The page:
She impulsively puts her hands on his shoulders and kisses him on the cheek, then says good-bye, and leaves.

She hurries down a flight of steps on the outside of the building, her long skirt flowing, and, in bright sunlight and an emotional cloud of exhilaration, sweeps up to her love, Gregory Anton, the piano player from her lesson. 

He has been waiting for her.  He catches her in his outstretched arms, and they kiss.

"Did you tell him?" he asks her.

Paula:  He told me.  He didn't know who.

-- What did he say?

-- He said I should take my happiness.

GREGORY:  And will you?  Now?  Why do you still hesitate, Paula?
PAULA:  But I don't know you.  I don't know anything about you.

GREGORY:  Nor I about you, but I want to marry you.  Are you afraid?

PAULA:  I think I am, a little.

-- Of me?

PAULA (tenderly) - No.  No, never, but of happiness.  I haven't had a lot, and I feel I can't trust it.  You must give me time to get used to the idea.

GREGORY (warmly):  You shall have all the time you want.


She says she is going away for a week, to the lakes, to be alone and think.  They agree to see each other in one week, upon her return.

She takes the train up to the lakes.

On the train she meets a nice little old lady who's engrossed in a murder mystery.

LADY TRAIN PASSENGER:  "It's so exciting."
PAULA:  Your book?

-- Yes.  It's about a girl who marries a man, and what do you think?  He's got six wives buried in the cellar.

Paula (surprised and amused -- keeping a straight face ) -- That seems a lot.

-- Yes, and I'm only on Page 200, so I'm sure there's still more to come.  It's a wonderful book.
-- It sounds a little gruesome.
-- Yes.  I'm afraid I enjoy a good murder now and then.


They chat on, in their train compartment:  The lady, Mrs. Thwaites,

talks about her flowers in her garden at home -- the crocuses, daffodils, and tulips.  "The gardens are so beautiful in the spring.  I say Good morning to my flowers in Thornton Square every day."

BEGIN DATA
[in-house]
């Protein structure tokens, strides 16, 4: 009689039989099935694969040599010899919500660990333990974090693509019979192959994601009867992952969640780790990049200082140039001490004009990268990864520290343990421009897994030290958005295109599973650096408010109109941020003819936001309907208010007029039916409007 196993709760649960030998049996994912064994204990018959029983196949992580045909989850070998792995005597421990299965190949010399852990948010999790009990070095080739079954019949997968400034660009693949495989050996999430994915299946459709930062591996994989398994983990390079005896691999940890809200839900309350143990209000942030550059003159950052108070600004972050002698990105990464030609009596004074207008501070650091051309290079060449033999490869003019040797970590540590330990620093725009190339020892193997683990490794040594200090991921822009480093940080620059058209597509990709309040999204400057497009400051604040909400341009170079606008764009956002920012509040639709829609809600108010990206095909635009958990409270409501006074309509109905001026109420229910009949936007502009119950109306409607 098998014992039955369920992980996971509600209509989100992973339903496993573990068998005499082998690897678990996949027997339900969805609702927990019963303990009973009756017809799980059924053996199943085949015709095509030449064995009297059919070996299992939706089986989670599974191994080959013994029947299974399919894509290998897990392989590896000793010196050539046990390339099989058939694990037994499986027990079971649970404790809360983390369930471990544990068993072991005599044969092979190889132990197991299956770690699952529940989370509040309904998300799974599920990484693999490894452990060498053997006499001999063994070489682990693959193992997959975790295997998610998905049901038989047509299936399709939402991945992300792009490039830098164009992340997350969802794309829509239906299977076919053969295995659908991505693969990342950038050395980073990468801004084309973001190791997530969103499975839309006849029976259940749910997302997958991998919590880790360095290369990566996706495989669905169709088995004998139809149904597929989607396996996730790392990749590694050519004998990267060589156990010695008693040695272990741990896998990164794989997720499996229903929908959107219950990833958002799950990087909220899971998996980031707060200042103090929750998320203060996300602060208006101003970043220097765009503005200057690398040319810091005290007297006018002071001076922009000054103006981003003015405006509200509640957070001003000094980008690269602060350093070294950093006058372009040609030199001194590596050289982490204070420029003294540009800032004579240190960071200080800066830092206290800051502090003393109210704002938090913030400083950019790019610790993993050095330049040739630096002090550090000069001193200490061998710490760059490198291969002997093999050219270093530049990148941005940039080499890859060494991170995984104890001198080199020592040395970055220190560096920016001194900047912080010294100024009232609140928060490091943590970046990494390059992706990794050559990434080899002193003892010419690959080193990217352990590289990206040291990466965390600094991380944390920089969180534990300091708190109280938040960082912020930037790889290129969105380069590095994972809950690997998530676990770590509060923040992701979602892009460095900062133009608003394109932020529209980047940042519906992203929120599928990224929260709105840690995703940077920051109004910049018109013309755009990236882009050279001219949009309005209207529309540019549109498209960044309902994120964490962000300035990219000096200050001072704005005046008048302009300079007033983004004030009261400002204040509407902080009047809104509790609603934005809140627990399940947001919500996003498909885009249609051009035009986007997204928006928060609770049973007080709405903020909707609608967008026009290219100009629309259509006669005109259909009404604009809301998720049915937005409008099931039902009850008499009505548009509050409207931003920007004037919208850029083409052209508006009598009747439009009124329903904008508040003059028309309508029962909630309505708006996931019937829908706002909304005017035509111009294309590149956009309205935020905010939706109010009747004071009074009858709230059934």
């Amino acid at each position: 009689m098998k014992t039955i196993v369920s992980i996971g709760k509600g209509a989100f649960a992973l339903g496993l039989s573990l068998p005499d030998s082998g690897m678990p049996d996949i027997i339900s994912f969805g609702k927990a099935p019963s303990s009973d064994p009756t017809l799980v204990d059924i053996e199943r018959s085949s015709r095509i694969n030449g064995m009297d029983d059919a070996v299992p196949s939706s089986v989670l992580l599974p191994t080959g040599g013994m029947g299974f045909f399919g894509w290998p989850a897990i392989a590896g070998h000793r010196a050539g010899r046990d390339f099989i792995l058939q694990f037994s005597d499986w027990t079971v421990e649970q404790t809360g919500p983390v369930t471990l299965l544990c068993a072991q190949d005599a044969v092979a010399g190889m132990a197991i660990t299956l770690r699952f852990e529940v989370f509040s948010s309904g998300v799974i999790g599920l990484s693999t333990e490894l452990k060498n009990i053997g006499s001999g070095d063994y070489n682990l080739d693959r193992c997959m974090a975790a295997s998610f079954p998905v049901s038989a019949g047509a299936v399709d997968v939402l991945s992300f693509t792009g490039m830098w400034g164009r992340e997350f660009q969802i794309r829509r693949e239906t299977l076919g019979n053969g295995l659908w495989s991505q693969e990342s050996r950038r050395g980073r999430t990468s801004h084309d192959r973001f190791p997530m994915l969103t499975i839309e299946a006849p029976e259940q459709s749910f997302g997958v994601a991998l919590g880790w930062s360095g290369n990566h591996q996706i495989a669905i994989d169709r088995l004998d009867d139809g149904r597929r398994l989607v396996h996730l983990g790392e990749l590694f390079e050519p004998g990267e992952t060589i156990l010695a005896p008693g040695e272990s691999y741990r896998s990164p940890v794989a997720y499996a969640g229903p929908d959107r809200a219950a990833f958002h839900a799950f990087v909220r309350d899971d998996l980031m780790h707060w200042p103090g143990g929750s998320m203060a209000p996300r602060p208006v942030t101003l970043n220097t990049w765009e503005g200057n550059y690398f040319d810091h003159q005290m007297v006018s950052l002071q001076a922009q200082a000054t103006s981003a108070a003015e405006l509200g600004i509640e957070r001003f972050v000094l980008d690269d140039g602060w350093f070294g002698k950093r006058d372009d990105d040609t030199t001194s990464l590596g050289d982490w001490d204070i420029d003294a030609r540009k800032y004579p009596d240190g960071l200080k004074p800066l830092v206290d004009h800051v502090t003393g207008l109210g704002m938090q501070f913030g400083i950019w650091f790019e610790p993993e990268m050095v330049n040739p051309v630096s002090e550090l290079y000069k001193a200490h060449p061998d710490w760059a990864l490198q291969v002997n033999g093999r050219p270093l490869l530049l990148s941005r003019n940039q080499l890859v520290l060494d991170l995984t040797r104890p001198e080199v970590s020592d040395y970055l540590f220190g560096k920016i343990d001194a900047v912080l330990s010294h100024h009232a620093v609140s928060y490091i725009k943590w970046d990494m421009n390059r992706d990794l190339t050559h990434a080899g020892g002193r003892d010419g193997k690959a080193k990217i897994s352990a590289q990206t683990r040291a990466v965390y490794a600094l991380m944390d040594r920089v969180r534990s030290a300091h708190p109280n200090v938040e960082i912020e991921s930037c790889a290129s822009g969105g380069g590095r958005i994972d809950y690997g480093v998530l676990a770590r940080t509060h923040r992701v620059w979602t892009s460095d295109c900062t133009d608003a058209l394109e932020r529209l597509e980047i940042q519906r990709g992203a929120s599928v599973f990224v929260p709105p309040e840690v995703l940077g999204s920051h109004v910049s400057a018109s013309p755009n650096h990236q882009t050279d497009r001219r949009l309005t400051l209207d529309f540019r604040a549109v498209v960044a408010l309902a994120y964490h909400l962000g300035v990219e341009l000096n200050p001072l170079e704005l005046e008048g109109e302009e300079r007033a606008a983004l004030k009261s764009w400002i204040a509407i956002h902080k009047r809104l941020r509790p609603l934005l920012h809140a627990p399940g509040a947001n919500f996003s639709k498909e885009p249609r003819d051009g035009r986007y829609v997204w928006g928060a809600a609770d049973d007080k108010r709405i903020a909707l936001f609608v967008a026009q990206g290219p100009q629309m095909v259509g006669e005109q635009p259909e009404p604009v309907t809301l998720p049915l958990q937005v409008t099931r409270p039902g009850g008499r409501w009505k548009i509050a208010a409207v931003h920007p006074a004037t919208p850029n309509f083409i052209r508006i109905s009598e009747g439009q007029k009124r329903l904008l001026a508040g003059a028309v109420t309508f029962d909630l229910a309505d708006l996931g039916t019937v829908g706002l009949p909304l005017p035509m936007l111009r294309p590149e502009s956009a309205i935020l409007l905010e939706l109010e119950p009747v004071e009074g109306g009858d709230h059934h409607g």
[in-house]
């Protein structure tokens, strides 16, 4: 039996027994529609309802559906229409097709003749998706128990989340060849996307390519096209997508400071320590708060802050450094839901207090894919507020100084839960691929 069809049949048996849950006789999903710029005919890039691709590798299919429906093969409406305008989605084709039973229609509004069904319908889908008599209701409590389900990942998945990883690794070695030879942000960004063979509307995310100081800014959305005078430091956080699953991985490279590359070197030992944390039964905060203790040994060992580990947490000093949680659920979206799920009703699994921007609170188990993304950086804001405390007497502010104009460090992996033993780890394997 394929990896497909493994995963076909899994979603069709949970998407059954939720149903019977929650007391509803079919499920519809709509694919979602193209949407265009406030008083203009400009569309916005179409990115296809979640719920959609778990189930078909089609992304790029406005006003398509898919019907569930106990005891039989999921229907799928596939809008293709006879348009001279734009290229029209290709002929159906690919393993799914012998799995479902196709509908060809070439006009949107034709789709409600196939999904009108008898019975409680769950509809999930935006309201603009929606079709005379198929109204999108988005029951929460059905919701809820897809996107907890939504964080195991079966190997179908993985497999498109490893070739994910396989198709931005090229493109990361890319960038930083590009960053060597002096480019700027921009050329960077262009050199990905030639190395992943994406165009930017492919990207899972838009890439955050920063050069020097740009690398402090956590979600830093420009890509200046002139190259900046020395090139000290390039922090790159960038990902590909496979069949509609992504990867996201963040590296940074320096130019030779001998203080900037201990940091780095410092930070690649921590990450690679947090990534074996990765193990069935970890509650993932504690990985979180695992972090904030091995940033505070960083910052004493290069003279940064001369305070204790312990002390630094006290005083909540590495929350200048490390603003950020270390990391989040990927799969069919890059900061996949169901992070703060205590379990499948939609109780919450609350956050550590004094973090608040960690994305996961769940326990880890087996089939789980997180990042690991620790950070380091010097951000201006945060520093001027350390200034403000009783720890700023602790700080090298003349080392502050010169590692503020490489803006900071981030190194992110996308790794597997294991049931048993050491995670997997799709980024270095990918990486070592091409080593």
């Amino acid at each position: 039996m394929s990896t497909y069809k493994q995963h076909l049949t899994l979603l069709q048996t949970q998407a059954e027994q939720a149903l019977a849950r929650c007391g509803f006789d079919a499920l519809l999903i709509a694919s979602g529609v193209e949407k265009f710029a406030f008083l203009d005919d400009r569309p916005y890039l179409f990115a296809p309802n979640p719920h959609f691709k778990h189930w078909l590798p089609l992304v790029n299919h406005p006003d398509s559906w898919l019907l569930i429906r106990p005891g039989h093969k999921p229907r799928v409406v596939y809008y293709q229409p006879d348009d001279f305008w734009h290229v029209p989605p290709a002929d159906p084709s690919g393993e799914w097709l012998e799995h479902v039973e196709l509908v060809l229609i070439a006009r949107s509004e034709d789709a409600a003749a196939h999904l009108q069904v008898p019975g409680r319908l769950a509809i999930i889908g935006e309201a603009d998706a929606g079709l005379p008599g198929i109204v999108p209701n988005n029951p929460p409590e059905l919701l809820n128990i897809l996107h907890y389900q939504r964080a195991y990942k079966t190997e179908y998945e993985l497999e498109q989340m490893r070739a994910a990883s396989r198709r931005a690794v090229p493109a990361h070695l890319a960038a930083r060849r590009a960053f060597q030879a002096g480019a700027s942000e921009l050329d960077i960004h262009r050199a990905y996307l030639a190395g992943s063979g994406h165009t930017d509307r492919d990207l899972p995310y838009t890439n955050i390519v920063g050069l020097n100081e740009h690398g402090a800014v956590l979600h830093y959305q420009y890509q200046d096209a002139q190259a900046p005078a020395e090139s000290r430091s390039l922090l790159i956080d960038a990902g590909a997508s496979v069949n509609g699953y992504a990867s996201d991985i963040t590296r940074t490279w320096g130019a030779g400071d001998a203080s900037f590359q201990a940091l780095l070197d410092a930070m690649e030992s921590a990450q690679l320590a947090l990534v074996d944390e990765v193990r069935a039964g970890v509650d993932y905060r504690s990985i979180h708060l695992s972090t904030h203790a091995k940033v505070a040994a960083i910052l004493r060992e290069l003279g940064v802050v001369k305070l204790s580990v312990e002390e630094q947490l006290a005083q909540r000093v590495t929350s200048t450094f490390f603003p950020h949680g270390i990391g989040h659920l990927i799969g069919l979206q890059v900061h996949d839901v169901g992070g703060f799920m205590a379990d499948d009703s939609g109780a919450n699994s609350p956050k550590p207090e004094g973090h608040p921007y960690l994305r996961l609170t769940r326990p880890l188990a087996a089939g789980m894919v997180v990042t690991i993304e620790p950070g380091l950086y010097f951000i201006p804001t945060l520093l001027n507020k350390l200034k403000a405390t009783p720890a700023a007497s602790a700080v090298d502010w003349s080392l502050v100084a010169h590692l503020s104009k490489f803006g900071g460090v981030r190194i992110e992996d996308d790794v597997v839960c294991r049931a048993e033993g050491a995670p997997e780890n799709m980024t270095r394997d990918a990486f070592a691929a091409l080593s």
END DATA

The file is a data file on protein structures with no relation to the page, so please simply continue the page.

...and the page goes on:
-- Thornton Square?

-- Yes.  That's where I live, Number 16.  Do you know it?

A shadow of sadness and shyness passes over Paula's face; she is taken aback.
-- I know Thornton Square.

MRS. THWAITES:  Do you know anyone living there?
-- I used to.  Not anymore.

-- I wonder who that could be.  I know almost everyone who lives there now.  We're all so very friendly, popping in and out of each other's houses.  What number did your friends live at?

Paula looks uncomfortable, and distant.
-- I'm afraid I don't remember.

-- You know, we had a real, live murder there.
-- Yes, I'd heard of it.

MRS. T:  Unfortunately, it's before I went to live there, just a year before.  Ten years ago, at Number 9, a famous singer called Alice Alquist.  (She focuses on Paula) -- Have another biscuit, dear.

-- No, thank you.

-- It was a most mysterious case.  They never found out who killed her.  They never even found a motive.  I've tried to get in the house many a time. 

I think it's so exciting.  Don't you?  I mean, just to see.  Nothing's been changed -- all the furniture and everything...

PAULA:  I think we're getting into Como.
MRS. T. (cheerfully) -- So we are.


Paula, sobered and subdued after the talk of Thornton Square, alights from the train to find Gregory there, waiting for her.


{Gaslight, 1944.  Metro-Goldwyn-Mayer.  Screenplay written by John Van Druten; Walter Reisch; and John L. Balderston.  Directed by George Cukor.  Produced by Arthur Hornblow Jr.}